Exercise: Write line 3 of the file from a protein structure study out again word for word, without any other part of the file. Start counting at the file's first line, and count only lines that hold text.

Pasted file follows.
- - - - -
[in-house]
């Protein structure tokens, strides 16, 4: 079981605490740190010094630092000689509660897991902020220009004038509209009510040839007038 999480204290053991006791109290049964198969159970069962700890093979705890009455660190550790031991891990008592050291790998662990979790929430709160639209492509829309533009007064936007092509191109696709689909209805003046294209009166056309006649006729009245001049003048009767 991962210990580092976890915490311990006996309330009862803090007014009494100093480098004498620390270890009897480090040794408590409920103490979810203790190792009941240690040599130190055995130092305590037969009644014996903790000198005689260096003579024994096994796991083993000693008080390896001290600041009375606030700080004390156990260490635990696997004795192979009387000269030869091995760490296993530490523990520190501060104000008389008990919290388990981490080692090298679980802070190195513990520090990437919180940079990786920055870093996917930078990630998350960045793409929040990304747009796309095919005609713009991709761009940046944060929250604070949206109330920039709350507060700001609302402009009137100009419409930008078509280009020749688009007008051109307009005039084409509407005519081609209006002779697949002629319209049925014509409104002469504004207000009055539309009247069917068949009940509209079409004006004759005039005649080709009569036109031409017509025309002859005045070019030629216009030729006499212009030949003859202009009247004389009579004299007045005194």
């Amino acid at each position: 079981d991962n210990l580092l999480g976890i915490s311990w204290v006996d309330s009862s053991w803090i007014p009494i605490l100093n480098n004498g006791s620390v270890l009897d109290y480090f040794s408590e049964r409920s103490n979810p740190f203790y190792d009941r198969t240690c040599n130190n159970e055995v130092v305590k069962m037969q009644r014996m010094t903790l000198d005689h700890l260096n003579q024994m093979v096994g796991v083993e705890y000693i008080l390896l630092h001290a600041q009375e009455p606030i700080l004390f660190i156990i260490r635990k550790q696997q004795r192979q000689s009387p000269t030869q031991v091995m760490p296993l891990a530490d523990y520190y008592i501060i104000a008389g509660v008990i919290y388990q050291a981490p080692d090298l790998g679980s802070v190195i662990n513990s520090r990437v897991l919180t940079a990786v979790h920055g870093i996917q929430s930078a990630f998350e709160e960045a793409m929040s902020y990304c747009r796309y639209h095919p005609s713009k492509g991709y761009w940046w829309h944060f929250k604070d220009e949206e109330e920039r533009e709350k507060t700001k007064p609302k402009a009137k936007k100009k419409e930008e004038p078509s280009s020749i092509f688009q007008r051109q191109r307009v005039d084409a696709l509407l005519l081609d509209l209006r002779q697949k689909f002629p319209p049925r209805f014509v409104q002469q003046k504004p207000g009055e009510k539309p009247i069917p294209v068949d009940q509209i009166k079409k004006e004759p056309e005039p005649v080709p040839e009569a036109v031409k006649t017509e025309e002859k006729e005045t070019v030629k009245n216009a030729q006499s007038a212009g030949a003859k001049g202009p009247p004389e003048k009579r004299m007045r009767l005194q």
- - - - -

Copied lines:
């Amino acid at each position: 079981d991962n210990l580092l999480g976890i915490s311990w204290v006996d309330s009862s053991w803090i007014p009494i605490l100093n480098n004498g006791s620390v270890l009897d109290y480090f040794s408590e049964r409920s103490n979810p740190f203790y190792d009941r198969t240690c040599n130190n159970e055995v130092v305590k069962m037969q009644r014996m010094t903790l000198d005689h700890l260096n003579q024994m093979v096994g796991v083993e705890y000693i008080l390896l630092h001290a600041q009375e009455p606030i700080l004390f660190i156990i260490r635990k550790q696997q004795r192979q000689s009387p000269t030869q031991v091995m760490p296993l891990a530490d523990y520190y008592i501060i104000a008389g509660v008990i919290y388990q050291a981490p080692d090298l790998g679980s802070v190195i662990n513990s520090r990437v897991l919180t940079a990786v979790h920055g870093i996917q929430s930078a990630f998350e709160e960045a793409m929040s902020y990304c747009r796309y639209h095919p005609s713009k492509g991709y761009w940046w829309h944060f929250k604070d220009e949206e109330e920039r533009e709350k507060t700001k007064p609302k402009a009137k936007k100009k419409e930008e004038p078509s280009s020749i092509f688009q007008r051109q191109r307009v005039d084409a696709l509407l005519l081609d509209l209006r002779q697949k689909f002629p319209p049925r209805f014509v409104q002469q003046k504004p207000g009055e009510k539309p009247i069917p294209v068949d009940q509209i009166k079409k004006e004759p056309e005039p005649v080709p040839e009569a036109v031409k006649t017509e025309e002859k006729e005045t070019v030629k009245n216009a030729q006499s007038a212009g030949a003859k001049g202009p009247p004389e003048k009579r004299m007045r009767l005194q």